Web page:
Fast Glass: Nikon’s 24mm And 50mm f/1.4 Primes
With the availability of sky-high ISOs on digital cameras and VR on slower lenses, some have argued that it’s not practical or economical to work with fast, prime lenses anymore. On the other hand, lenses like the Nikkor 24mm f/1.4G ED (list: $2200) and 50mm f/1.4G (list: $485) serve a distinct purpose for not only the obvious low-light advantages but also for the very, very shallow depth of field they can deliver.
The Nikkor 50mm lens is a “G” version, which is the designation for lenses without the traditional aperture ring and the inclusion of the AF-S autofocus motor. The lens has an internal focusing motor and takes the larger 58mm filter (an uncommon diameter for Nikon users).
Overall, this new 50mm lens is well made, sealed for the elements with a rear rubber seal. On the outer perimeter of the barrel the familiar M/A and M slide switch is installed, allowing you to tweak lens focus with the shutter pressed down halfway (M/A) or to completely focus the lens by hand on the M setting.
The lens contains eight elements in seven groups with the front element positioned deep down into the barrel at almost an inch (.860”) when set to infinity. The lens stops down to f/16 and has nine diaphragm blades, which will appeal to bokeh fans. On Nikon FX-format cameras, the angle of view is still the usual 35mm equivalent—46˚. For those into the popular DX format, the angle goes to a sharper 31˚30’ (75mm), making this lens a good selection for portrait applications.
When it came to images, shooting wide-open against a detailed wall showed that the corners were a tad soft. However, closing down one stop showed a marked improvement, and at f/5.6, this lens was at its peak. At minimum aperture (f/16) in my outdoor photographs, diffraction due to the smaller f/stop did not seem to be a problem, even with highly detailed subjects. Overall, the images were sharp with beautiful contrast, never disappointing.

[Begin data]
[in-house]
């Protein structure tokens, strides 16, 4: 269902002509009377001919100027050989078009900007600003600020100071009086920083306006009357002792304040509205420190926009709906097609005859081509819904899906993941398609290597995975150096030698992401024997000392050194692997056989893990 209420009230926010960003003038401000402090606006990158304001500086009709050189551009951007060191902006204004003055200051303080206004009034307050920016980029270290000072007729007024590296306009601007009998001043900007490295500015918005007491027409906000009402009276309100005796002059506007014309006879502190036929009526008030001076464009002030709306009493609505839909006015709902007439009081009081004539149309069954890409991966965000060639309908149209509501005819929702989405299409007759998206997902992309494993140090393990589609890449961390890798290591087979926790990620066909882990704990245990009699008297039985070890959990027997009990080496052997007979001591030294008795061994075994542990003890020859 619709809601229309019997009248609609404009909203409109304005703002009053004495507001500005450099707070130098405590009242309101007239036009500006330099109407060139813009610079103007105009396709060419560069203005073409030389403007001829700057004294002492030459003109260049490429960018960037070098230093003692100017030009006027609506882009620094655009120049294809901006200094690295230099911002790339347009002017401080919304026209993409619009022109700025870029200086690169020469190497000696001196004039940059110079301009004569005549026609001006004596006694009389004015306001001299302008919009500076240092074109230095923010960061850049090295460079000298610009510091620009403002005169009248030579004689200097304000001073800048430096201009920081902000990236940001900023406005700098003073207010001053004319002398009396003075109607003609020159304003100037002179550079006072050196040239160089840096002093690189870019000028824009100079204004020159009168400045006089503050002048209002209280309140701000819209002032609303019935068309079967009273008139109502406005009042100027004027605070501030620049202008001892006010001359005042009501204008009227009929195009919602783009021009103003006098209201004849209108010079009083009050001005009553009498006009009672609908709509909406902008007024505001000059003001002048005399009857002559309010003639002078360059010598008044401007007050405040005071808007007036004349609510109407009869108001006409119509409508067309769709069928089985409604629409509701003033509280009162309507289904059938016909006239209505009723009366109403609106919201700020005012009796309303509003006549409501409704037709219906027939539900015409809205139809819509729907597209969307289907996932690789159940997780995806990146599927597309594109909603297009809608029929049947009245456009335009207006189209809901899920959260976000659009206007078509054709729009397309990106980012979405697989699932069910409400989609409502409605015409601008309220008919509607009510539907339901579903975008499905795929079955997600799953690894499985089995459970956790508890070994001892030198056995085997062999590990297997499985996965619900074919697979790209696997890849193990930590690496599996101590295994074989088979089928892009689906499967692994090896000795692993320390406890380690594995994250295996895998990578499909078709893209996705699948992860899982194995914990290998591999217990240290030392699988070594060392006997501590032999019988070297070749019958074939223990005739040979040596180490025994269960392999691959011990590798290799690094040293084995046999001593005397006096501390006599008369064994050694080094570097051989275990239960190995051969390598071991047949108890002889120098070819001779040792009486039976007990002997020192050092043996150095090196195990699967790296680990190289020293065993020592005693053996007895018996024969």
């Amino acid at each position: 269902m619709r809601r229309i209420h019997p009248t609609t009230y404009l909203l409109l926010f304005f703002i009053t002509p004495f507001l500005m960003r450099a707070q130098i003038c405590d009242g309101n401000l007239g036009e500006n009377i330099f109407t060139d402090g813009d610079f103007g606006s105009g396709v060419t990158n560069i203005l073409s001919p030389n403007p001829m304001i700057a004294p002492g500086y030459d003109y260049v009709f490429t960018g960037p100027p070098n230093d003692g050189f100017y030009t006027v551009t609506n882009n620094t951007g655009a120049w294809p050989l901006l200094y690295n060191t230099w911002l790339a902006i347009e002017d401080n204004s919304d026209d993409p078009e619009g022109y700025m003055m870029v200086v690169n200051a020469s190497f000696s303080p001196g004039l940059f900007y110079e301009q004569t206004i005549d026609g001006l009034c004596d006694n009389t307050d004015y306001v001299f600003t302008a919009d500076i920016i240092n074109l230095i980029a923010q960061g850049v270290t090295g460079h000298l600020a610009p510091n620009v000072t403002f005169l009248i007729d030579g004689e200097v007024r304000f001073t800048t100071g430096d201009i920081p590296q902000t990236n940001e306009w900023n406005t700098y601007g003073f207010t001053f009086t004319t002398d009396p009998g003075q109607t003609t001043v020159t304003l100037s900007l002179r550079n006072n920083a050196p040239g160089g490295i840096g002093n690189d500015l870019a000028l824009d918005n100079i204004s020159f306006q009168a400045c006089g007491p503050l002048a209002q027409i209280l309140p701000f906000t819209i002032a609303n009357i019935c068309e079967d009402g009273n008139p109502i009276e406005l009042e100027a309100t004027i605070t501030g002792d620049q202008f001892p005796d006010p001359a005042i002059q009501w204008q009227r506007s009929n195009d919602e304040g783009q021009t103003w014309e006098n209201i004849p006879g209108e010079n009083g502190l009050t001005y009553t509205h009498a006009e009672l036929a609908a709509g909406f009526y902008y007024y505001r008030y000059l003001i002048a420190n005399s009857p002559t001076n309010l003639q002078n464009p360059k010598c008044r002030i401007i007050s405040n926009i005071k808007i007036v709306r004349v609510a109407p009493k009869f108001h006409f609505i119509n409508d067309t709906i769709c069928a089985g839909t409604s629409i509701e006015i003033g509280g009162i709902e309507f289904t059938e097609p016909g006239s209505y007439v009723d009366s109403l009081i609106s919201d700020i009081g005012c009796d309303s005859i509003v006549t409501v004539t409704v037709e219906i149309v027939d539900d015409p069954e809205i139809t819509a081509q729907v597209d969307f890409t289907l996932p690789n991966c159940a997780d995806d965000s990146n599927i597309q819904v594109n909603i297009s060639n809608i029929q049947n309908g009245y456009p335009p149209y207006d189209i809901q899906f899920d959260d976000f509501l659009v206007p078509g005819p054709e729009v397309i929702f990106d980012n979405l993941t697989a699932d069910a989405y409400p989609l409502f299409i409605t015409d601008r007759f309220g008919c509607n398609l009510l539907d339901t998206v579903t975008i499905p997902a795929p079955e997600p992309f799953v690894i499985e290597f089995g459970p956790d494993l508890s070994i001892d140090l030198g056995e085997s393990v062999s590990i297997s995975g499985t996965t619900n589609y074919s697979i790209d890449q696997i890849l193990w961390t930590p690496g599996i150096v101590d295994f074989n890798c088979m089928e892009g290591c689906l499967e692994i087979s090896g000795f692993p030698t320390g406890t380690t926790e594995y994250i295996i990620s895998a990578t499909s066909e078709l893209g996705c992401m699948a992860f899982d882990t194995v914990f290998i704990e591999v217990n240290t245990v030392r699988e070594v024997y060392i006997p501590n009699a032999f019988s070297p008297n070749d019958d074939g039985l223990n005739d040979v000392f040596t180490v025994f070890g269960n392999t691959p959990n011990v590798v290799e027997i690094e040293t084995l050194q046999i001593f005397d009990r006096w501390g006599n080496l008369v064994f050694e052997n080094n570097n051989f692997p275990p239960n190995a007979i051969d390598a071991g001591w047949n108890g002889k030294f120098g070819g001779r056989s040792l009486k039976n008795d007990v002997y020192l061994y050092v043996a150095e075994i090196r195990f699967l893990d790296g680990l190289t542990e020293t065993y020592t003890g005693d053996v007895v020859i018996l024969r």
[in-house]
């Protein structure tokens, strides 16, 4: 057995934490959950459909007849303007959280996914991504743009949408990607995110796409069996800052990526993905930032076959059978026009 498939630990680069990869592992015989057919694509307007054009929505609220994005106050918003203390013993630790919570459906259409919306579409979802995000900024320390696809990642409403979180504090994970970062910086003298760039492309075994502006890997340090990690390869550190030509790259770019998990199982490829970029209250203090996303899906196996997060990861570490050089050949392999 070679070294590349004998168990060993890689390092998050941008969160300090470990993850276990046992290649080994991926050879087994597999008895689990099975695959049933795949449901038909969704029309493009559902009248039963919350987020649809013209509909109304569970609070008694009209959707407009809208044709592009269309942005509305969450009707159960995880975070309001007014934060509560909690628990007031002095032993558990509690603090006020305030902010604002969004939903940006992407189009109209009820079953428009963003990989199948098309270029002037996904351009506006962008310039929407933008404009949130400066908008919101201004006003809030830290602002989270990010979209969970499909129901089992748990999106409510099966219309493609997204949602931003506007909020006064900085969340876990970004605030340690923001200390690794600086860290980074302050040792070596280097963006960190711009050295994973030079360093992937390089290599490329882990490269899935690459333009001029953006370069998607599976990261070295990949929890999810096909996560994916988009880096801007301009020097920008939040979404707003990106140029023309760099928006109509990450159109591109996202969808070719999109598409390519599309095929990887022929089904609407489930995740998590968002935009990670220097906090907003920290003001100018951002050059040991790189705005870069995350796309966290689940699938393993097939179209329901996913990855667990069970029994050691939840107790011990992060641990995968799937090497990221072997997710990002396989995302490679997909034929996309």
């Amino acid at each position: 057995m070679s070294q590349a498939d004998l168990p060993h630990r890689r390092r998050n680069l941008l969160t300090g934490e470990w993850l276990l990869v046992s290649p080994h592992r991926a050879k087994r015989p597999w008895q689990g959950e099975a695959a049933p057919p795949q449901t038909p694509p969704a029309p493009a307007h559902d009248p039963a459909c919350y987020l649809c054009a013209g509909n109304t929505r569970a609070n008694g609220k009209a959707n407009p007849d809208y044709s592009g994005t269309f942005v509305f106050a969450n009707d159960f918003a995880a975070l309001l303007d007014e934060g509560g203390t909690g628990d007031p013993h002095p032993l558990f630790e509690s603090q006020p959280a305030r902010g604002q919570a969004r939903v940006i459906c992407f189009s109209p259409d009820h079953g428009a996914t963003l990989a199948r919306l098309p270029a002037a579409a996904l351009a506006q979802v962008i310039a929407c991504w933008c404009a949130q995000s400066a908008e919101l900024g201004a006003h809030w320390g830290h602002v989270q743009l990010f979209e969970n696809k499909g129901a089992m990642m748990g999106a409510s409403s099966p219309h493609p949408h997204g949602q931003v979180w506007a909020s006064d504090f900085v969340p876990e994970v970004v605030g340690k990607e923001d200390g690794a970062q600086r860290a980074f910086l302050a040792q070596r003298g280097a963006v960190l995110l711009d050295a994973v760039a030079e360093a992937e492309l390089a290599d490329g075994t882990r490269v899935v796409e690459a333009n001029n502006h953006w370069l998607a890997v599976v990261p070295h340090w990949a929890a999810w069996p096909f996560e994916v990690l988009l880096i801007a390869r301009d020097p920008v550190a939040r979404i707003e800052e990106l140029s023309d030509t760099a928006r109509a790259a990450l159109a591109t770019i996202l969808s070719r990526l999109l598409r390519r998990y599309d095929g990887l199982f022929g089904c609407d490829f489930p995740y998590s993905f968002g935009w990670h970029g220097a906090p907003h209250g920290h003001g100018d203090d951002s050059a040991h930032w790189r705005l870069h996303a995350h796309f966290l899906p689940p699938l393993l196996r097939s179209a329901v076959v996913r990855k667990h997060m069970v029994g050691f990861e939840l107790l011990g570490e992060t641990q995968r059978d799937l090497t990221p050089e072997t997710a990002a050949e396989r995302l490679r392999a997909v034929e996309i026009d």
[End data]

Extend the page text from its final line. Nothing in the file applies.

The AF-S Nikkor 24mm f/1.4G ED is certainly the headliner optic of the pair. There had been a gap in the wide-angle, large aperture lens offerings in Nikon’s prime lens lineup. Looking back, we see the 28mm f/1.4 was to me the best of the lot. When the market started to dry up for this lens (Nikon stopped building it) it was not uncommon to see this 28mm on the secondary market with prices topping $4150. (Considering that’s over two times what I paid for the lens, maybe more of us should trade in our stocks for optical gear.)
This new version has a lot to offer. Topping off its great low-light performance, the Nano Crystal Coat and the Silent Wave Motor add to its versatility. Two ED (Extra-low Dispersion) elements enhance sharpness and color correction, two aspherical lens elements help to eliminate coma, and, by allowing the rear element to move, there’s faster autofocus without front barrel rotation or changes in the overall length of the lens barrel.